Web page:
- About 1,000 jobs lost
Over 250 pig farms in the Ashanti Region have been forced to close down due to escalating cost of production, said chairman for the Pig Farmers Association in the Ashanti Region, Gyabil Ambrose.
According to him, cost of feed has increased more than 100 percent since beginning of the year; a situation that has become unbearable, especially when there is no hope in sight that prices will become stable – given inflation is now 33.9 percent.
This, he said, has resulted in the closure of some 250 piggeries as most farmers are unbale to break-even let alone make profit – thereby leading to about 1,000 job-losses with many still on the line should the situation continue to end of the year, which is likely.
“Concentrate was sold at GH₵145 per bag [at beginning of the year], but the same concentrate is now selling at GH₵370 and still increasing by the day. Soybeans have become very scarce; we can’t even get some to buy. So, we are now relying on imported soya beans and the price is very high. That is pushing a lot of people out of business. Even though some of us are innovating by bringing in other products like groundnut husk, which is cheaper, others are finding it difficult.
“Currently, we can talk about 250 farms which have folded-up. Some are selling their farms because of fluctuation in the price of ingredients. Ashanti commands over 2,000 pig farmers, and if 250 have folded-up then it’s serious,” Mr. Ambrose told the B&FT.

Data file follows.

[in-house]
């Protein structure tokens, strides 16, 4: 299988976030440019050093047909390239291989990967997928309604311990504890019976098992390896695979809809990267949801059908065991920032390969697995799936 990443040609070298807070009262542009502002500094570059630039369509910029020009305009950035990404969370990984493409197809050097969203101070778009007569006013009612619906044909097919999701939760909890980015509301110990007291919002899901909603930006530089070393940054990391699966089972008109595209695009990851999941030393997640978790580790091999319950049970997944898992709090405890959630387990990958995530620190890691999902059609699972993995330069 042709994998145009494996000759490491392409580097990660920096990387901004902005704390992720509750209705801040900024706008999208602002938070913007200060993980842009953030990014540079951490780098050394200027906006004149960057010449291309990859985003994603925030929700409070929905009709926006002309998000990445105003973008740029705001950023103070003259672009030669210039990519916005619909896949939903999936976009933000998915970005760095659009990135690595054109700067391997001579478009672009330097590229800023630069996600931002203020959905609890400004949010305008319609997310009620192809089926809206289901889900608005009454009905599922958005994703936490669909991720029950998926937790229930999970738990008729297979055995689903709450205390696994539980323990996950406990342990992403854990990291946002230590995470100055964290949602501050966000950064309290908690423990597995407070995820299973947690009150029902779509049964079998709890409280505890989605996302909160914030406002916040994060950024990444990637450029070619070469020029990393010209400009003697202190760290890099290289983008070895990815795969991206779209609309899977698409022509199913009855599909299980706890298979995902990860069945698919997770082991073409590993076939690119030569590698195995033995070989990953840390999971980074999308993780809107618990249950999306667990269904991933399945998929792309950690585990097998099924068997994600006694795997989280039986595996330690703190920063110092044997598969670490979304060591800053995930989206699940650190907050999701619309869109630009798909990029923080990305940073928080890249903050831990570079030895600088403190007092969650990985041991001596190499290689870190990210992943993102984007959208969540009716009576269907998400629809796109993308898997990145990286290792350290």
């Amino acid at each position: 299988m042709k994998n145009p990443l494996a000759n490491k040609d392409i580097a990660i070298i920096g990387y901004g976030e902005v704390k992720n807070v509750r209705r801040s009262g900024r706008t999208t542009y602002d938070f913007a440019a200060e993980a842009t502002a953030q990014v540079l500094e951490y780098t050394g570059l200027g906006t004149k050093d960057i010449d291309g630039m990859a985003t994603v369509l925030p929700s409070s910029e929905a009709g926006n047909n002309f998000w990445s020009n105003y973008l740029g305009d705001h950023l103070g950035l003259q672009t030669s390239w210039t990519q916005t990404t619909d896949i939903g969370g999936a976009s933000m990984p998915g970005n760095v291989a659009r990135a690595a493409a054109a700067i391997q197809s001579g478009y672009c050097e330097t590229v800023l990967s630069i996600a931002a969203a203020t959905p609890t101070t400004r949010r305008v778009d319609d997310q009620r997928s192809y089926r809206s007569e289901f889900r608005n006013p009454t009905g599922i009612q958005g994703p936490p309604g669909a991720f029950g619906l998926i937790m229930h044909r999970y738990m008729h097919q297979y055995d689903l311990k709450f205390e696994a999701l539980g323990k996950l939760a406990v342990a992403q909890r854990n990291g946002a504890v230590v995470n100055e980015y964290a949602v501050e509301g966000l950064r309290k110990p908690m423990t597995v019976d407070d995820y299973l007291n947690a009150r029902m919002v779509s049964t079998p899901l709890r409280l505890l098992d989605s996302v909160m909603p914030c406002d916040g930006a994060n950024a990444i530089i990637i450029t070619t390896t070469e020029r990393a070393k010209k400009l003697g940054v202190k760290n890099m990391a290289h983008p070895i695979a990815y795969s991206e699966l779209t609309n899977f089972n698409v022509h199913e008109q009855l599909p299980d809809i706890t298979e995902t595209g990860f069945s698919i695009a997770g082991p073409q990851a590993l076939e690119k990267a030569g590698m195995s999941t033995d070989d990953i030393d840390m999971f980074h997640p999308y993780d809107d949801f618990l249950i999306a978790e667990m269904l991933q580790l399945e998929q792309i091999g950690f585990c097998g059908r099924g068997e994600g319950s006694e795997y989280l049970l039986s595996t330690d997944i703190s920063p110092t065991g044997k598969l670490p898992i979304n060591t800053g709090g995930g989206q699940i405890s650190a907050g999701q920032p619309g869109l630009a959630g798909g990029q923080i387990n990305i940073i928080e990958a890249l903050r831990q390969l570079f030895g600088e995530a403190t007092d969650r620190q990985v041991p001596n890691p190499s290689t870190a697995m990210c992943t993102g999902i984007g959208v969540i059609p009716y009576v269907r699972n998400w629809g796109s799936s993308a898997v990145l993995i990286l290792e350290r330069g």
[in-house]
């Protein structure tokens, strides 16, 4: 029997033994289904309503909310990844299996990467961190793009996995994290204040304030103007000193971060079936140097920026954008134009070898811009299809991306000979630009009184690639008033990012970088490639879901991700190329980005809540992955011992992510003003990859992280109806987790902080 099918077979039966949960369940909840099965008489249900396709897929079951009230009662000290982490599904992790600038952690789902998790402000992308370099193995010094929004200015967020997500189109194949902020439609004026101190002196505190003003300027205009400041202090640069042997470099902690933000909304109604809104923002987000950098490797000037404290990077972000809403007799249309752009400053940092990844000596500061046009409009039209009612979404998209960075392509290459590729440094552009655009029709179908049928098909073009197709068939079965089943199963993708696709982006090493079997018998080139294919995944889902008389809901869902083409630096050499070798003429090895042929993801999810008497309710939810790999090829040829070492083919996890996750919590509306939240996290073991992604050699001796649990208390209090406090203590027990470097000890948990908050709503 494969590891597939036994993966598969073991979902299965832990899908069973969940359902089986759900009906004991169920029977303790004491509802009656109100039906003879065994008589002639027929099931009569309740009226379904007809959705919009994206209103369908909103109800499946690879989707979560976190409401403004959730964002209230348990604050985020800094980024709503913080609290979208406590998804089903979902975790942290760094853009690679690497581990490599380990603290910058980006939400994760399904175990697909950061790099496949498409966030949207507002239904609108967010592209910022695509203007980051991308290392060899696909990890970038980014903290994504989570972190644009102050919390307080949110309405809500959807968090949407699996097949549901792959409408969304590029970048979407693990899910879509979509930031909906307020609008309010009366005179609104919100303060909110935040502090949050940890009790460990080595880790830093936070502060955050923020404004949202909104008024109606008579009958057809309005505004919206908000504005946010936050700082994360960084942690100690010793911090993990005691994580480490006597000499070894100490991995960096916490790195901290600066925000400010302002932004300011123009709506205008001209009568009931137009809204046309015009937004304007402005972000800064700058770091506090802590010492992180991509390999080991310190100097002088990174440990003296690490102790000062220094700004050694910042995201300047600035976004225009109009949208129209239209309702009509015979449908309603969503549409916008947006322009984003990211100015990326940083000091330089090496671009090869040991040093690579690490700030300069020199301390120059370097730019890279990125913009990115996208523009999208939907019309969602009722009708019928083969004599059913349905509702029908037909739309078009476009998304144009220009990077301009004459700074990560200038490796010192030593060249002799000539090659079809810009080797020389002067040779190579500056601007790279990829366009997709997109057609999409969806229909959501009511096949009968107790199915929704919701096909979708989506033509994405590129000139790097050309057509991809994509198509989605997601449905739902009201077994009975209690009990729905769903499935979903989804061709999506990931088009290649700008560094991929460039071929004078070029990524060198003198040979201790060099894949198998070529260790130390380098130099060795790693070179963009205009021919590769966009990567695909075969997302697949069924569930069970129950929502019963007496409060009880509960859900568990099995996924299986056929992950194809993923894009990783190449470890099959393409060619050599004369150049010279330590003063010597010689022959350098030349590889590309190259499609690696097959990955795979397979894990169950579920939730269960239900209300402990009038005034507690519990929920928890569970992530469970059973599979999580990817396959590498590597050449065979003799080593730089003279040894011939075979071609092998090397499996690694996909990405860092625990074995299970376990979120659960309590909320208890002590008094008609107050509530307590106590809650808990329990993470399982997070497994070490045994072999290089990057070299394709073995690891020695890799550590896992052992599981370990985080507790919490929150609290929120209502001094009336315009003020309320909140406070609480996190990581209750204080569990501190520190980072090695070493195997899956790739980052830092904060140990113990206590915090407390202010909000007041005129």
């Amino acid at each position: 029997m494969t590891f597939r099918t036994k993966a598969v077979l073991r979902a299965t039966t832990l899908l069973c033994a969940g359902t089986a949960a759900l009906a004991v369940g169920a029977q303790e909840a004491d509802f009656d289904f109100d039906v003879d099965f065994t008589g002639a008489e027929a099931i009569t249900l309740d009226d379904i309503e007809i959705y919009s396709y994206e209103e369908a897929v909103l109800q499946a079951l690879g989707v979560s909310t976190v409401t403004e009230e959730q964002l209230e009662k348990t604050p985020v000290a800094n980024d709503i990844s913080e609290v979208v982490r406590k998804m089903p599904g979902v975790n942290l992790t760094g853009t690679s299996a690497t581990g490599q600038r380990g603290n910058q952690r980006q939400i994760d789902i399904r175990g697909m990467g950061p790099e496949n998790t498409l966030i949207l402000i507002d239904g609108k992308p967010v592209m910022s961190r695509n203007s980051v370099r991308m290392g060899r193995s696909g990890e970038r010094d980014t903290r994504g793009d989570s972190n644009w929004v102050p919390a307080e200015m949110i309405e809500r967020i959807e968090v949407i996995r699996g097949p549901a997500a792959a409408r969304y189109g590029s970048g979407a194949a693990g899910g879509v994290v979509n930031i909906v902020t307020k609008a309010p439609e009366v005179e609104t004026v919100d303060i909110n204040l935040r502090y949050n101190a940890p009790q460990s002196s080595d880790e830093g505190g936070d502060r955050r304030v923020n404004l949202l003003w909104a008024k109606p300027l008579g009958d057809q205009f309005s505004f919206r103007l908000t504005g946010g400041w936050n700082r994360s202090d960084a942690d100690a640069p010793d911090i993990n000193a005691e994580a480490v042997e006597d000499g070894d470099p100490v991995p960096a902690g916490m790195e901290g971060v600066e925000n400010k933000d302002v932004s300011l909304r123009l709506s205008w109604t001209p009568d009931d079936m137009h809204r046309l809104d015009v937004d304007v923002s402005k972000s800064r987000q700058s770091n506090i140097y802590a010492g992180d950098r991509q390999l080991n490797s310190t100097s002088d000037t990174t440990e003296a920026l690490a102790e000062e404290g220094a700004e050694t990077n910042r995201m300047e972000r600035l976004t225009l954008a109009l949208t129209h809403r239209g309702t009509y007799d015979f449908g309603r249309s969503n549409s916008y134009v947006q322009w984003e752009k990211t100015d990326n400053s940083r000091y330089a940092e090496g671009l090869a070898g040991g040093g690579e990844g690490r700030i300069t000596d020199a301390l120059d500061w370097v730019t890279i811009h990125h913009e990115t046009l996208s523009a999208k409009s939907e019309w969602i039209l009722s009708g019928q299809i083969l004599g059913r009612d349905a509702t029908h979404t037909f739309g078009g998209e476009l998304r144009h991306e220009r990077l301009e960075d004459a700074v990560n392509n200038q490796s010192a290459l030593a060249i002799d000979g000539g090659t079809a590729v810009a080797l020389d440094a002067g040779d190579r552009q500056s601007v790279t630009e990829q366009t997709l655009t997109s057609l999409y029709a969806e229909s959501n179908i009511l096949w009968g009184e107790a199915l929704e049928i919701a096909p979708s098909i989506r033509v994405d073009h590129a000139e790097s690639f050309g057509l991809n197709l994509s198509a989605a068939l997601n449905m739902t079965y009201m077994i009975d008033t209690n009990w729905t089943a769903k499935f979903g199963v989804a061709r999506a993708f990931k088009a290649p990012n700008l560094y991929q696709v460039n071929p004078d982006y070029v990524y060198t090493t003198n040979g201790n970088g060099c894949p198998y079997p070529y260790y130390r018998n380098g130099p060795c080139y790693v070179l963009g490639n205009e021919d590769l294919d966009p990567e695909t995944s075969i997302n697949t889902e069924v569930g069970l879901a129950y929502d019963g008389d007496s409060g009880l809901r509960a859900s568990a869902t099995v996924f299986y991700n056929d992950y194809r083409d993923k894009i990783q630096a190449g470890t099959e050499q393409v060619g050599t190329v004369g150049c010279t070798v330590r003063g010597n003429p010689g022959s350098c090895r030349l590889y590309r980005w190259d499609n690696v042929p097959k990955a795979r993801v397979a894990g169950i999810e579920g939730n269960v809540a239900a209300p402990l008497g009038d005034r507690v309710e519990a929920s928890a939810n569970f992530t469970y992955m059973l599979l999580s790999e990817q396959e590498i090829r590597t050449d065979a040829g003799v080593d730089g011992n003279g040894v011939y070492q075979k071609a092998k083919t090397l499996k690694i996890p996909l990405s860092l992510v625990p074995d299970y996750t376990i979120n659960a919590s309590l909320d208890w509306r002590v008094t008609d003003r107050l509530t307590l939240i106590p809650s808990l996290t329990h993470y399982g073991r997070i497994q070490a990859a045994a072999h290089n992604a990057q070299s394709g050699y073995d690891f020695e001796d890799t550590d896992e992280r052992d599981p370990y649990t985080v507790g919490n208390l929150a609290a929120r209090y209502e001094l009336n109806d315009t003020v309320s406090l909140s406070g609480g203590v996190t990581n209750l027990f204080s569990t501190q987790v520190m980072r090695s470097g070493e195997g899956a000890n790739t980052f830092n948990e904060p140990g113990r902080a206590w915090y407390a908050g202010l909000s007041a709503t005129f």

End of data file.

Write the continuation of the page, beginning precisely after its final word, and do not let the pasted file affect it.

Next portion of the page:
He further stated that the increasing cost of production has pushed farmers to increase the price of pork, as they cannot bear the cost alone. So now, he said, a kilogramme of live pig which hitherto was sold at GH₵15 now sells at GH₵18, whereas the fresh and dressed pork sells at GH₵28.
Mr. Ambrose again decried the fact that challenges facing pig farmers are discouraging youth who were previously showing some enthusiasm and interest in venturing into it pig farming.
He, therefore, called on government to put in measures that cushion the farmers, especially on the availability and price of feed which is their number-one challenge.
“The younger ones who have developed interest in the industry are virtually becoming discouraged due to unstable prices of feed, and other production costs not being able to match up with prices on the market. They feel they won’t be able to break-even,” he noted.